Electronic Communications Convention- Impact on common law jurisdictions 2008

XI. Final Provisions

[55] Chapter IV of the Convention deals with customary treaty provisions, not substantive issues relating to electronic communications. Except as already specifically noted above, these provisions do not fall within the scope of this assessment. However, the following additional Articles will be relevant considerations to Canada’s adoption of the Convention, and are therefore highlighted for the particular purposes stated:

  • [56] Article 18 permits a contracting state that has two or more territorial units with different systems of law to declare that the Convention is to extend to all territorial units or only some of them. Although typical under most private international law conventions, it is worth noting that this Article allows Canada to adopt the Convention but limit its application to those provinces that enact the Convention’s provisions.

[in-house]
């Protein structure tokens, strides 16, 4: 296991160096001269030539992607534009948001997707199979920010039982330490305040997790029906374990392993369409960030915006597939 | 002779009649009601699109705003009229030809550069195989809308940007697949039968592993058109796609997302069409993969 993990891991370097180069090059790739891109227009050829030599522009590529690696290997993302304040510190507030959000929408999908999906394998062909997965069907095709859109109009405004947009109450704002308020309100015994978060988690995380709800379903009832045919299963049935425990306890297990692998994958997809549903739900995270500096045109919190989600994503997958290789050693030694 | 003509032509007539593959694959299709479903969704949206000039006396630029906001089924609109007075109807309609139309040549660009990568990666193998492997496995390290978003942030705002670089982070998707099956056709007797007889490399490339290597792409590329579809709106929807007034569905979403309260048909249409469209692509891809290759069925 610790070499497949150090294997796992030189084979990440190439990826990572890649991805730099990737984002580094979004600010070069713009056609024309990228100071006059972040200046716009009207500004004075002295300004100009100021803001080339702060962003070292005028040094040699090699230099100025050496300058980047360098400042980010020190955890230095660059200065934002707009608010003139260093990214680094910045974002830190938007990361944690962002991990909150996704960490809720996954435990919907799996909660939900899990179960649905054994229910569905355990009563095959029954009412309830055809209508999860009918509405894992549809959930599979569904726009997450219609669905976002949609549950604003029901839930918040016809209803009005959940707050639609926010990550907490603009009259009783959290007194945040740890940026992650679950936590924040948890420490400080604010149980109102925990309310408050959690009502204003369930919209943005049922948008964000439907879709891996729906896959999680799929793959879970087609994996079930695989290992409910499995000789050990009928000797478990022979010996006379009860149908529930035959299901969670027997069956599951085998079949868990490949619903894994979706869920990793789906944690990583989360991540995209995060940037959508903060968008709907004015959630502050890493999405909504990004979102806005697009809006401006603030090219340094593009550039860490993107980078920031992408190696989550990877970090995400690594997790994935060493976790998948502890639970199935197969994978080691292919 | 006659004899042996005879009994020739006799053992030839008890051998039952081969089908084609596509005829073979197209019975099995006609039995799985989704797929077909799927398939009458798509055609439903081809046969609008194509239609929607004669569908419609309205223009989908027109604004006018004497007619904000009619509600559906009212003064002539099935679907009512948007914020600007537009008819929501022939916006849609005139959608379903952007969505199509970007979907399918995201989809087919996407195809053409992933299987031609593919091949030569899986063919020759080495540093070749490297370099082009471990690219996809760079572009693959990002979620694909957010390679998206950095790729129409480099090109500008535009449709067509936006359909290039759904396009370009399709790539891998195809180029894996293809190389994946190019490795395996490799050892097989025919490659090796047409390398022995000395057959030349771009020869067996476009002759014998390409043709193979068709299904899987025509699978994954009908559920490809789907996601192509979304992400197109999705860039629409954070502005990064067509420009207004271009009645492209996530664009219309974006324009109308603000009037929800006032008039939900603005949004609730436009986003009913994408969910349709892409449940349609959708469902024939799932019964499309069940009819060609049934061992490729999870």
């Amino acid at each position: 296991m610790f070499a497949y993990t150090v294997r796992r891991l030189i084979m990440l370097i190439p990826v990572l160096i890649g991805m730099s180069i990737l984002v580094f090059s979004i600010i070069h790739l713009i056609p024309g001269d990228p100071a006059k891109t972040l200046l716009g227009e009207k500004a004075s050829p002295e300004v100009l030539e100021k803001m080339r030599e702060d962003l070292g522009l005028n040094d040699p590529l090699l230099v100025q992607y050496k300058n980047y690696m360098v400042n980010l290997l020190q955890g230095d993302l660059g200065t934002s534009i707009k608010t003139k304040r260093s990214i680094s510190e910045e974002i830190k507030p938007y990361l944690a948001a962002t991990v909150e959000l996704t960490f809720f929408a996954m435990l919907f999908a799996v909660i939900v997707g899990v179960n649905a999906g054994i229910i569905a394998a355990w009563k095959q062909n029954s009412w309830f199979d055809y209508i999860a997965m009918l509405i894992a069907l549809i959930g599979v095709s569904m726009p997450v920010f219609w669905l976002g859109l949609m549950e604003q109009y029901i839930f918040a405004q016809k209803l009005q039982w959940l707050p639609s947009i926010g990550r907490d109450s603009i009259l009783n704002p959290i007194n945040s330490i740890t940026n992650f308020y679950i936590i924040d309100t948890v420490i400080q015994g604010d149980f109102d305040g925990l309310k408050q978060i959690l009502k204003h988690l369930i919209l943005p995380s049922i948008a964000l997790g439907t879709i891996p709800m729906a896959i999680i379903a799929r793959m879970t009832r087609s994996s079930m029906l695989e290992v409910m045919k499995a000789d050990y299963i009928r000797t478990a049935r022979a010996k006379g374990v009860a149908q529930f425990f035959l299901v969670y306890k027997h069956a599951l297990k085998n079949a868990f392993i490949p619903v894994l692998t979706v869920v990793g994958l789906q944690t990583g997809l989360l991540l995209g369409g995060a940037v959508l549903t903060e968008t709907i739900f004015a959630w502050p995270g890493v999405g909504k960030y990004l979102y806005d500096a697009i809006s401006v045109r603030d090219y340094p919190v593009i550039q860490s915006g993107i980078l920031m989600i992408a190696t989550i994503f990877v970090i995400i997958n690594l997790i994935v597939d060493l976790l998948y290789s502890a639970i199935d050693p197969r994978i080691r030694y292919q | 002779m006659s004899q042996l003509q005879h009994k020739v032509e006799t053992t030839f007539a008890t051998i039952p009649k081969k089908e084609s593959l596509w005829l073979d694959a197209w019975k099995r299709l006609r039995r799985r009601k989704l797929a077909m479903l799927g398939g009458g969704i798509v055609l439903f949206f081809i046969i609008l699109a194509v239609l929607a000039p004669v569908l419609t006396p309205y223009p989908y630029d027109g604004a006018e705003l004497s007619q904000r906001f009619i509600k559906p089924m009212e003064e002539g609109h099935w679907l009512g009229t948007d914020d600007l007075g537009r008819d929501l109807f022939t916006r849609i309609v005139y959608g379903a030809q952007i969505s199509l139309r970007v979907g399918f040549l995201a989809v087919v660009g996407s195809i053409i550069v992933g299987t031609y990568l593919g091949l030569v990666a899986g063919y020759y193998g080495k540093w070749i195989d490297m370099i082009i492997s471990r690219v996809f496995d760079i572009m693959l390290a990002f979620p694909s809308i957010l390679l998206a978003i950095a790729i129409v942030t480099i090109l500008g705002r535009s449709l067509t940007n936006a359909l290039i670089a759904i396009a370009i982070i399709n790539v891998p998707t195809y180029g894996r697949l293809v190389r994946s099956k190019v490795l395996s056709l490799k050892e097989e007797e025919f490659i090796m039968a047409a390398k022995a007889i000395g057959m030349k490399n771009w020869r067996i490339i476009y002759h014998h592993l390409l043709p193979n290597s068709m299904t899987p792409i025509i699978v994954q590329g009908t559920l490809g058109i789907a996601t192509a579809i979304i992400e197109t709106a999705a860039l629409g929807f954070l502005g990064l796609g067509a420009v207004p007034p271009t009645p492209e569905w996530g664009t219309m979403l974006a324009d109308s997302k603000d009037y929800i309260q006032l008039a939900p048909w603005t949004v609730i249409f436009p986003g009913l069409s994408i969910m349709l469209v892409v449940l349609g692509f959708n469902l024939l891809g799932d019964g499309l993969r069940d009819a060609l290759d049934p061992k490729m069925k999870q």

• [57] Articles 19 and 21 would allow Canada to declare that the Convention will only apply to countries that are also contracting states, to declare that the Convention will apply only if the parties to a contract agree that it should apply, or to declare that certain matters are excluded from the Convention’s application (for example, if it is considered desirable to harmonize the exclusions with domestic electronic commerce legislation).
  • [58] Article 20 imports the provisions of the Convention to other international conventions (such as the CISG, discussed supra). It would also allow Canada to declare that the Convention will not apply to any specified international convention.
  • [59] Article 24 stipulates that the Convention applies prospectively and does not affect contracts existing before the date the Convention enters into force in respect of each Contracting State.

Next Annual Meeting

2018 Conference (Centennial)

Delta Hotel

Québec City, QC

August 12 - 16, 2018